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  • Writer's pictureNeta Vizel

Unveiling the CEO's cracks

Before we opened our leadership development program for the management team, the CEO really wanted the program to take place but didn't want to be a part of it.

It took us several talks to agree that he is an integral part of the management team and the most important figure in the team, whose presence is critical and the program can also be used as a leadership tool for him to show his values, strengthen partnerships and present an authentic personal example of all the strengths that brought him and the company to the successful place it is today.

People throwing papers
Uncovering the CEO's cracks

On the morning of one of one of the sessions planned, he informed me minutes before we started that he could not come and that he would like us to hold the session without him, "nothing will happen if I’ll skip one time and besides, it’ll give them a chance to bad-mouth on me:)”.

We were already all there ready to start so I didn't really have a choice and agreed.

The session felt awkward, as if there’s an elephant in the room, or rather the absence of an elephant.

Half of the session went as planned and then one of the managers brought up that a few days ago they had a serious incident with their CEO's outburst of rage against the management team, in front of their managers and employees.

It soon turned into a full room of managers sharing similar feelings and experiences. They said they greatly appreciate their CEO, for his wisdom, determination, sharpness, goodwill and dedication towards them, but nevertheless, when he is confronted behavior that does not meet his expectations, he reacts impulsively and aggressively instantly knocking the “house of cards” based on trust, partnership and caring that he has worked so hard to build every day for years.

They shared that it has gotten to the point where they even avoid contacting him because they don't know how he will react and avoid raising new ideas because they fear his reaction will insult them.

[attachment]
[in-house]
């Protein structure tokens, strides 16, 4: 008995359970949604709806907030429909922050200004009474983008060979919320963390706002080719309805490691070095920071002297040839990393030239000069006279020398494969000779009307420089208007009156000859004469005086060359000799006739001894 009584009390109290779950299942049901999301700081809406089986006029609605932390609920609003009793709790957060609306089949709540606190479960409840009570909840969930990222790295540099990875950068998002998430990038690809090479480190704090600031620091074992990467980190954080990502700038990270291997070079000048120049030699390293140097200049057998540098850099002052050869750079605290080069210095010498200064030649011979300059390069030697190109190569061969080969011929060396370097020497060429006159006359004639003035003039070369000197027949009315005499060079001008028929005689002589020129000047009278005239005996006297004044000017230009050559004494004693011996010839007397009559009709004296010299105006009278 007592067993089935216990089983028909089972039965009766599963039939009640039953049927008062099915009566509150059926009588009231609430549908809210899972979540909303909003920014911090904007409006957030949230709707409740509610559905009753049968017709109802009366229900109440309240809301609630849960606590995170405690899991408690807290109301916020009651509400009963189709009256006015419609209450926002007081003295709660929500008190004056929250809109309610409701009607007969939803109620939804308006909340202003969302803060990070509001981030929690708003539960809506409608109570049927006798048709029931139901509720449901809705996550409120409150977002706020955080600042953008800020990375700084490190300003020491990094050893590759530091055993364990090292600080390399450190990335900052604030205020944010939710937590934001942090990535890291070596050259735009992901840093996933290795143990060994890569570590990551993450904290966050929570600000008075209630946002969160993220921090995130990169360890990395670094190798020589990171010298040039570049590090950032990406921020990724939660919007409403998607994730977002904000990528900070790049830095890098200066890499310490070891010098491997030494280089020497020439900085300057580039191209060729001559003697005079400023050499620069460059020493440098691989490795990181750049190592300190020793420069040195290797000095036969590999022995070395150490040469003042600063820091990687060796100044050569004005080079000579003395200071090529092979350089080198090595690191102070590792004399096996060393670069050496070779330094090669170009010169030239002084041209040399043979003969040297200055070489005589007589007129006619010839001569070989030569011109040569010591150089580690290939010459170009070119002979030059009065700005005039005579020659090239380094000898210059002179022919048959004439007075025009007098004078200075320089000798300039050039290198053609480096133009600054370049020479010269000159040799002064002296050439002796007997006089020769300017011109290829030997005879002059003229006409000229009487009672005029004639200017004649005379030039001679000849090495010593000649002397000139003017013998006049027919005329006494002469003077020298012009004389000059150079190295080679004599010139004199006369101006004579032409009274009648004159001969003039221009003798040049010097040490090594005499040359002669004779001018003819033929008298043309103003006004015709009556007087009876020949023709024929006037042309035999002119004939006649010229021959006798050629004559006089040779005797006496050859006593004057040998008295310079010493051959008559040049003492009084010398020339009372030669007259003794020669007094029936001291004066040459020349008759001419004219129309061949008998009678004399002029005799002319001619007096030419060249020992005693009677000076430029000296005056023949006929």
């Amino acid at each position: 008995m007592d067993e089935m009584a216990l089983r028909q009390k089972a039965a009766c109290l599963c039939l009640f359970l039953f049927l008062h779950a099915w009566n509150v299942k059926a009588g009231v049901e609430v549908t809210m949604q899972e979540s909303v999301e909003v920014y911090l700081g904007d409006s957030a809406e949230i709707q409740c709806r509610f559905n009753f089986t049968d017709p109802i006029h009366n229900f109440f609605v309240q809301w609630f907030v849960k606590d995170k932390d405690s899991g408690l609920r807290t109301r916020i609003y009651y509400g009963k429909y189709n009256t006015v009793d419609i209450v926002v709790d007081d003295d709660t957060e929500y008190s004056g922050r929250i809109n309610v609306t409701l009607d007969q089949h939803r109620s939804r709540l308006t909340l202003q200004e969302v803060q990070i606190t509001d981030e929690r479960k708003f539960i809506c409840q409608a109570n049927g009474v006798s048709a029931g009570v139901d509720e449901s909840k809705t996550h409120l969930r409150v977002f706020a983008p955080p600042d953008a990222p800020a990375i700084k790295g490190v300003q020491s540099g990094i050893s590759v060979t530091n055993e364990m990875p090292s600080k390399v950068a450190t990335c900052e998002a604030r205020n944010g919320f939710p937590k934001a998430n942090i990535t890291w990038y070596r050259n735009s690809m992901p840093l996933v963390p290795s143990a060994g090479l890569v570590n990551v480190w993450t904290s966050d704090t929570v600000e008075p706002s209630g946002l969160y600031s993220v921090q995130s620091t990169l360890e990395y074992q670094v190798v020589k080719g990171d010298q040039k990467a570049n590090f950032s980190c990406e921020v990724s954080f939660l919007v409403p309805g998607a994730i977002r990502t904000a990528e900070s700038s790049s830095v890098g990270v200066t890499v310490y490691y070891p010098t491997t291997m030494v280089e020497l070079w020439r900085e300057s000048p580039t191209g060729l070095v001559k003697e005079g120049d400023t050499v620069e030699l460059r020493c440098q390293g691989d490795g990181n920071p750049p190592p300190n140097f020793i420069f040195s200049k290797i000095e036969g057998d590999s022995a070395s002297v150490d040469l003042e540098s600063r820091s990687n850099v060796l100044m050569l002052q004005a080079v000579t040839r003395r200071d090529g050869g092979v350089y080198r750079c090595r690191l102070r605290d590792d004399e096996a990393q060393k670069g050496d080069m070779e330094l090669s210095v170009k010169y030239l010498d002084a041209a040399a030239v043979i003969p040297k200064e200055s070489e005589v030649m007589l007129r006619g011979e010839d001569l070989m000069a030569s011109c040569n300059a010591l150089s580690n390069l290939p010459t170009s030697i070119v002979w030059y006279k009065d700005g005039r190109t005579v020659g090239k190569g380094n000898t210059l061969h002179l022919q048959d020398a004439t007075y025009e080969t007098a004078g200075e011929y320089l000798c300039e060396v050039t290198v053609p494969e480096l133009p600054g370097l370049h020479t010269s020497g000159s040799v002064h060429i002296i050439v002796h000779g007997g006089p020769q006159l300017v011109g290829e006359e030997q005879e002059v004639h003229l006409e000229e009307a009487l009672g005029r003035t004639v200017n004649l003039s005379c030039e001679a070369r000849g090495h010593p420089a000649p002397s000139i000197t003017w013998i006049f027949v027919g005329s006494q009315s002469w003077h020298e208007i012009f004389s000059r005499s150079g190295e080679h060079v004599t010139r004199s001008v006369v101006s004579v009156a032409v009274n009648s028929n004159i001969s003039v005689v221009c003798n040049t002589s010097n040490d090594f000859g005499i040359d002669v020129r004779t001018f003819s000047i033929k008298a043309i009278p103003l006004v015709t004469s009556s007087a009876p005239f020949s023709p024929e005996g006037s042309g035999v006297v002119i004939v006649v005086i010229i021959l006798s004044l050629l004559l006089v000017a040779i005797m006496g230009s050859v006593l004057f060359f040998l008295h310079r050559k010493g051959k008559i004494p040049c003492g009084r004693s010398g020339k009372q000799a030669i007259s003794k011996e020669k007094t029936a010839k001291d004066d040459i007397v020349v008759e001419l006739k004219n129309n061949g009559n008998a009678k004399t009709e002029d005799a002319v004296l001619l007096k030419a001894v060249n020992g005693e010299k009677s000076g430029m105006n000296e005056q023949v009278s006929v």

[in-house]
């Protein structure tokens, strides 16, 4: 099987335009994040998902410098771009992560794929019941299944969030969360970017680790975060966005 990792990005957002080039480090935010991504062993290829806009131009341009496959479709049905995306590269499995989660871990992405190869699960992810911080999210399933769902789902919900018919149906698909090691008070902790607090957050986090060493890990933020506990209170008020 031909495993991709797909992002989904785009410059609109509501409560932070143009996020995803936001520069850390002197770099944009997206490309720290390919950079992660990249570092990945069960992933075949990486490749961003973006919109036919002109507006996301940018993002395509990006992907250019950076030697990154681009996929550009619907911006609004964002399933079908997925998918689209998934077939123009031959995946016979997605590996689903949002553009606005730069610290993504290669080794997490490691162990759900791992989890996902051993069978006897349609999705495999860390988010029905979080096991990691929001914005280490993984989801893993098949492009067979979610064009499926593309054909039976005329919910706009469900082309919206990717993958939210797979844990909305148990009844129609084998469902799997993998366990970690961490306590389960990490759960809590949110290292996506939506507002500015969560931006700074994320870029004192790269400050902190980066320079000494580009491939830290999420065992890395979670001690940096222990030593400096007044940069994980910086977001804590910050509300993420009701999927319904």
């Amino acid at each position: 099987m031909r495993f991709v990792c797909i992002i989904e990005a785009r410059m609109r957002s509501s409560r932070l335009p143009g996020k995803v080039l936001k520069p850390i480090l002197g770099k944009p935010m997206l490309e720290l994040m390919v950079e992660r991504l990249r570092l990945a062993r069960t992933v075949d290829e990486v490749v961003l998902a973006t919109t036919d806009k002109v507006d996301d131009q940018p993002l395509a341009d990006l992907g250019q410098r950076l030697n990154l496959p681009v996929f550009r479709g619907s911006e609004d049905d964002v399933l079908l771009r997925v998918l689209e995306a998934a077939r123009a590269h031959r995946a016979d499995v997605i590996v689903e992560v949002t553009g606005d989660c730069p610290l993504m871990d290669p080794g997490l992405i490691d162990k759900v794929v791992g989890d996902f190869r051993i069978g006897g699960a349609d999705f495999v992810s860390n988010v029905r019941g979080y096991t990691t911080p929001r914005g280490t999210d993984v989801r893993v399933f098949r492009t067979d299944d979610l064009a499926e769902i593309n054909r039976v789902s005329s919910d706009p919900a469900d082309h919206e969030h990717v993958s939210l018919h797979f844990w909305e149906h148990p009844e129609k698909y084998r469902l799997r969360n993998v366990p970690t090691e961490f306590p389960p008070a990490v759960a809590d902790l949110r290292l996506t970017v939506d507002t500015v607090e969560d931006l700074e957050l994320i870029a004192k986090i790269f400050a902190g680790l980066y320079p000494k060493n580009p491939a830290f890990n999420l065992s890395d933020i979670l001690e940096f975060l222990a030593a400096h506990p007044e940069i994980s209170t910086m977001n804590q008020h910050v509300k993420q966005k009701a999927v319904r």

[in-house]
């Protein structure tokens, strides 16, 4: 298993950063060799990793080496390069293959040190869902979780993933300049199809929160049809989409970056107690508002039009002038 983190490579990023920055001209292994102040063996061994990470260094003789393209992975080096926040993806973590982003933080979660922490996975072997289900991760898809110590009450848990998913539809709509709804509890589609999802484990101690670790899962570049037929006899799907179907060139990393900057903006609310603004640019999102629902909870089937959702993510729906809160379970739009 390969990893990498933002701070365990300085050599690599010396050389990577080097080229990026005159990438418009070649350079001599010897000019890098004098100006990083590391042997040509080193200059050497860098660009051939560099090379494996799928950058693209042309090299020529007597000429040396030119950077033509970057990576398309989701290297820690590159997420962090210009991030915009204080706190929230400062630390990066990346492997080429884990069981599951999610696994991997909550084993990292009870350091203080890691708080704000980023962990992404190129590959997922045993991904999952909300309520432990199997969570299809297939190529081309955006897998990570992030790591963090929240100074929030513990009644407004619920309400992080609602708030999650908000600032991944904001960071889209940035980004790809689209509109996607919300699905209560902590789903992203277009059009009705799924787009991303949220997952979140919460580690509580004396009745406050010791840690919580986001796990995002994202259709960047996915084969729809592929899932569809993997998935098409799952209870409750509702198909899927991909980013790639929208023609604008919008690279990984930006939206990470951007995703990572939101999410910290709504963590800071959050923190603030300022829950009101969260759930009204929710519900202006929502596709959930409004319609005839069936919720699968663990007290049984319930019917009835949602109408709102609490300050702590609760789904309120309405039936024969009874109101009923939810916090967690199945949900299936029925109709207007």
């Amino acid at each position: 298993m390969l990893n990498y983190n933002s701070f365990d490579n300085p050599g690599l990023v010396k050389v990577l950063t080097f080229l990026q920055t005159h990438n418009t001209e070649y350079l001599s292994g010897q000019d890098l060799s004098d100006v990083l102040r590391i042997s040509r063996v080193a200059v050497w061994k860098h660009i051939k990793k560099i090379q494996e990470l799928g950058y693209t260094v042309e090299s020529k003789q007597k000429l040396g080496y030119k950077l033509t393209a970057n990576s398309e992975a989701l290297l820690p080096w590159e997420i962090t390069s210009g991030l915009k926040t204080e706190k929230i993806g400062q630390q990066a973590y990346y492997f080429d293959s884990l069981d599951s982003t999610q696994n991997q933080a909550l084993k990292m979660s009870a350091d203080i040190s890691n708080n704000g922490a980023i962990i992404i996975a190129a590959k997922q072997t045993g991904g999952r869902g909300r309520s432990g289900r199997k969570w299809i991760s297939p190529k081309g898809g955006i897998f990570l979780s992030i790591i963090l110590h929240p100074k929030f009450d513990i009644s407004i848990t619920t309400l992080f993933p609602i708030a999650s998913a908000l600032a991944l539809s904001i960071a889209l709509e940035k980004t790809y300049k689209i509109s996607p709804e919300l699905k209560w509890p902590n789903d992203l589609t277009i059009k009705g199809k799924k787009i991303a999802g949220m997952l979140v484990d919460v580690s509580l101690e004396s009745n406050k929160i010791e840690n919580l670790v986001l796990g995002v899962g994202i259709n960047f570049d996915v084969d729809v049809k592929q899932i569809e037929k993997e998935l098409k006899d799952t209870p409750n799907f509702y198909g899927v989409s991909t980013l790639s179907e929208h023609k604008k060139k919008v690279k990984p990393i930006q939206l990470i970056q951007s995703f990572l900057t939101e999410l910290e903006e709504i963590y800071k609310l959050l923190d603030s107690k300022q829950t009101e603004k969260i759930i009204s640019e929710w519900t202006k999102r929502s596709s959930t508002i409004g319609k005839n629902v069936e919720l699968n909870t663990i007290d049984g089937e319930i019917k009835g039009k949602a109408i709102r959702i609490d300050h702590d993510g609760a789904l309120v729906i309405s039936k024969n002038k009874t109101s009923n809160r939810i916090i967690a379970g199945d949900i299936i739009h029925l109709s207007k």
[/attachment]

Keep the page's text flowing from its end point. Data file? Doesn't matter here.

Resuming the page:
The managers emphasized throughout the conversation that they see all his positive contribution and that his unexpected negative reactions are what break them time and time again.

I left this session with mixed feelings. On the one hand, keeping it discreet so all that was said in the room stays in the room, is a top professional value both in group facilitation and organizational consulting. On the other hand, I was hired by the CEO to promote the success and growth of the company by making the management team more robust. So, a consistent pattern that harms trust, collaboration and innovation at the management team is most likely to harm the optimal functioning of the whole company.

After giving it much thought, I initiated a meeting with the CEO outside the office and planned it carefully.

"So, did they complain about me?" He asked once we met with a smile mixed with fear.

And continued "I know I exaggerated last week in my response to one of the events”.

I grabbed the opportunity to use the case that he himself brought up and we started rolling the case and the reactions that were involved.

While asking questions about what he said and how they reacted and how he reacted back, I asked questions like: “what do you think the reaction would have been if you had said it that way and not the way you said it?”

During this meeting, the CEO gradually realized, without me having to say so, that the words he uses or doesn’t make a world of a difference and that even the best intentions can fall flat if they are broadcasted with diminishing words and without giving the other side the space to be seen or heard.

A few days after that meeting with the CEO, I received a message from him:

"I had a conversation with my managers today and it went really well! By the way, I won't miss any more sessions with my team because that's the only way I can really grow and develop to be the best CEO for them."


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